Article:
A star pretending to be the sun.

With thanks, by Carl Richards, creator of the Sketch Guy column in The New York Times.

Hey, I have a question for you.

Do you remember being a kid and pretending you could fly?

I sure do. Now, let me ask you another question. Do you remember jumping off a roof to test that theory?

No? Ok, good. Me neither. You know why? Because even as kids, we knew what it meant to make-believe.

Funny how things we know as kids we tend to forget as adults...

For example, a lot of people like to make-believe that they know how to invest. They get some skin in the game, forget they aren't real investors, and the next thing you know, they're doing the financial equivalent of jumping off the roof (with equally predictable results).

. . .

There's a lot riding on whether you are a real investor or a make-believe investor. Not sure which category you fall into? The following breakdown may help:

  1. Make-Believe investors think the stuff they hear on the financial networks is real. Real investors know it might be entertaining, like going to the circus, but they know it is mostly noise and would never make a decision because of what they saw there.
  2. Make-Believe investors think it makes sense to change their investments based on politics: There's a new president, so act! He doesn't like the Federal Reserve, so trade! He criticized bankers, so buy bank stocks! Real investors know they make changes to their investments based on what happens in their own lives. If their goals change or there is a fundamental change in their financial situation, then they consider an alteration.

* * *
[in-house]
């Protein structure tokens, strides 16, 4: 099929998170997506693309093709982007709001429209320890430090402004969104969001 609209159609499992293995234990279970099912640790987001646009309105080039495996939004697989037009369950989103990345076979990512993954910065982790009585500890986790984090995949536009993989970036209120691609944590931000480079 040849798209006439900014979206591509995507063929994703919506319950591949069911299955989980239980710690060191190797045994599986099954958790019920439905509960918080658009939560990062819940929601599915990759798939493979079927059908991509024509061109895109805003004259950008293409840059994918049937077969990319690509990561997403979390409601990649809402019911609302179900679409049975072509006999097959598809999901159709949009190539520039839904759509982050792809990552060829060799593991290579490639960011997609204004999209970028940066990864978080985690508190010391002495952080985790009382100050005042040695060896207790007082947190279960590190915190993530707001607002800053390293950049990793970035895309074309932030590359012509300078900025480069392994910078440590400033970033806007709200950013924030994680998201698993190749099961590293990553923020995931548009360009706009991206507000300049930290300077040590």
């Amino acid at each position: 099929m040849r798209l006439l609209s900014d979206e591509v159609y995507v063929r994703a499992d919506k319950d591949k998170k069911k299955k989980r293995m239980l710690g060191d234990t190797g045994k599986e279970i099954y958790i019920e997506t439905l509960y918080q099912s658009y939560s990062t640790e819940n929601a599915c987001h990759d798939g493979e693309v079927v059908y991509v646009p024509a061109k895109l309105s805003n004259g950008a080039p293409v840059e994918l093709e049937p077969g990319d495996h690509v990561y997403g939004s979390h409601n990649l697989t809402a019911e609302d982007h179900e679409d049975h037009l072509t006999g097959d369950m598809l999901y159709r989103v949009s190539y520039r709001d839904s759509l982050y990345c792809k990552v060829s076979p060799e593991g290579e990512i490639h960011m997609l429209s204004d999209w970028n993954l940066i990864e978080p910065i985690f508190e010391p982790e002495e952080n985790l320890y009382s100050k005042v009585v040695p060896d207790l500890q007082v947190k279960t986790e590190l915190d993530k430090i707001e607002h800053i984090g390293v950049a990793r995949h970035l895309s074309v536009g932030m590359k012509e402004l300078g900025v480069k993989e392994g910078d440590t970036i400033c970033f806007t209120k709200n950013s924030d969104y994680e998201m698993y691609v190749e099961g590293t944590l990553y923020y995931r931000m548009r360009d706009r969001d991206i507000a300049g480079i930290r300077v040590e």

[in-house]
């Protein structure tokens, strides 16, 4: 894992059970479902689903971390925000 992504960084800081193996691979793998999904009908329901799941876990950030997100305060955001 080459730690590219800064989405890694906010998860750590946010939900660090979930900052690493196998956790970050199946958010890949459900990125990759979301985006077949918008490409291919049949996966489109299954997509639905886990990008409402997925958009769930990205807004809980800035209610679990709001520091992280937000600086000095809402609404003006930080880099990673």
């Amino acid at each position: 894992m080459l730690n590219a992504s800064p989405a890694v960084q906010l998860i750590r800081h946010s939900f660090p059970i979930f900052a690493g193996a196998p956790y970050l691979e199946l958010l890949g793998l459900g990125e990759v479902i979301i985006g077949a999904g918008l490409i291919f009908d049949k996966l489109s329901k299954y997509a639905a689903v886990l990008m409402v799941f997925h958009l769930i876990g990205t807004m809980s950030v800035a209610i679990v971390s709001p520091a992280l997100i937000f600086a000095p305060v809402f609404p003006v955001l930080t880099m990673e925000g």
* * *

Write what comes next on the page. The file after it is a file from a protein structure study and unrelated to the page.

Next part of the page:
3. Make-Believe investors monitor their investments obsessively. The result tends to be poorly thought out, knee jerk reactions to... the financial networks. Real investors know that it takes a long time for a tree to grow, and it will not help to dig it up to see if the roots are still there. The same rule applies to investments.
  4. Make-Believe investors talk the talk. You know, investor jargon: alpha, beta, P/E, market cap, time horizon, long this, short that. Beware of this kind of talk. It sounds kind of impressive if you don't listen too closely, but it is also a dead giveaway that you're not a real investor. Real investors walk the walk. You know, not so much saying as doing. And the thing they tend to be doing is sticking to their financial plan.
  5. Make-Believe investors worry endlessly about some far-off part of the world and the impact global politics have on their portfolio. Real investors focus on the things they can control, like saving a bit more next year, keeping their investment costs low, and managing their behaviour by not buying high and selling low.
  6. Make-Believe investors complain endlessly about volatility in the market and external actions that have a short-term impact on the big bets they have made on individual stocks. Real investors take the long view. Between 1996 and 2016, markets were up more than 180 percent. That included the financial crisis of 2008. Real Investors saw that crisis as a dip; not the end of the world.

. . .

Think of this as a kind of litmus test. A six-part quiz to see what kind of investor you are.

Look, there's nothing wrong with playing make-believe. But there is something wrong with acting on it. I'm not telling you to stop using investor jargon and watching the financial news. By all means, watch to your heart's content.

Just don't jump off the roof because you convinced yourself you can fly.

CARL RICHARDS is the creator of the Sketch Guy column in The New York Times.

Keep asking good questions